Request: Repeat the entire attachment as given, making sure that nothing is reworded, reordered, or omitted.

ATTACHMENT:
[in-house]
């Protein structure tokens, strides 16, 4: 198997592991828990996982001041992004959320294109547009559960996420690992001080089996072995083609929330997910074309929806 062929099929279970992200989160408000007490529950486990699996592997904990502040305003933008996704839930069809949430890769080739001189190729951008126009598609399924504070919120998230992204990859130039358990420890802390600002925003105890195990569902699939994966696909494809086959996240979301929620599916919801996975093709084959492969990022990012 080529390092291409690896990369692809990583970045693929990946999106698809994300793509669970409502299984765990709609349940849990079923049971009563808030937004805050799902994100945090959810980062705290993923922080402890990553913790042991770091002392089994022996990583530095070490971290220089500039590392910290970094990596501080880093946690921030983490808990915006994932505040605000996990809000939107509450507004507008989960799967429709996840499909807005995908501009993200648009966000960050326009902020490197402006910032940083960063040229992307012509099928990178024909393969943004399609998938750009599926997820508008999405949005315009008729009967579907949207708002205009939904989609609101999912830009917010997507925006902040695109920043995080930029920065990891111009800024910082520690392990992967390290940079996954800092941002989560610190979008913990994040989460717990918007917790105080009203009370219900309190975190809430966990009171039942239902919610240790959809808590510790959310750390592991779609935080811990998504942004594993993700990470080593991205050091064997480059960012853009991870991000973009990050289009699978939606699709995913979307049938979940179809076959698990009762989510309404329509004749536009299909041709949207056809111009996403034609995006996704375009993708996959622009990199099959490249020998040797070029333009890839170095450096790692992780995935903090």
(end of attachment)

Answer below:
[in-house]
């Protein structure tokens, strides 16, 4: 198997592991828990996982001041992004959320294109547009559960996420690992001080089996072995083609929330997910074309929806 062929099929279970992200989160408000007490529950486990699996592997904990502040305003933008996704839930069809949430890769080739001189190729951008126009598609399924504070919120998230992204990859130039358990420890802390600002925003105890195990569902699939994966696909494809086959996240979301929620599916919801996975093709084959492969990022990012 080529390092291409690896990369692809990583970045693929990946999106698809994300793509669970409502299984765990709609349940849990079923049971009563808030937004805050799902994100945090959810980062705290993923922080402890990553913790042991770091002392089994022996990583530095070490971290220089500039590392910290970094990596501080880093946690921030983490808990915006994932505040605000996990809000939107509450507004507008989960799967429709996840499909807005995908501009993200648009966000960050326009902020490197402006910032940083960063040229992307012509099928990178024909393969943004399609998938750009599926997820508008999405949005315009008729009967579907949207708002205009939904989609609101999912830009917010997507925006902040695109920043995080930029920065990891111009800024910082520690392990992967390290940079996954800092941002989560610190979008913990994040989460717990918007917790105080009203009370219900309190975190809430966990009171039942239902919610240790959809808590510790959310750390592991779609935080811990998504942004594993993700990470080593991205050091064997480059960012853009991870991000973009990050289009699978939606699709995913979307049938979940179809076959698990009762989510309404329509004749536009299909041709949207056809111009996403034609995006996704375009993708996959622009990199099959490249020998040797070029333009890839170095450096790692992780995935903090």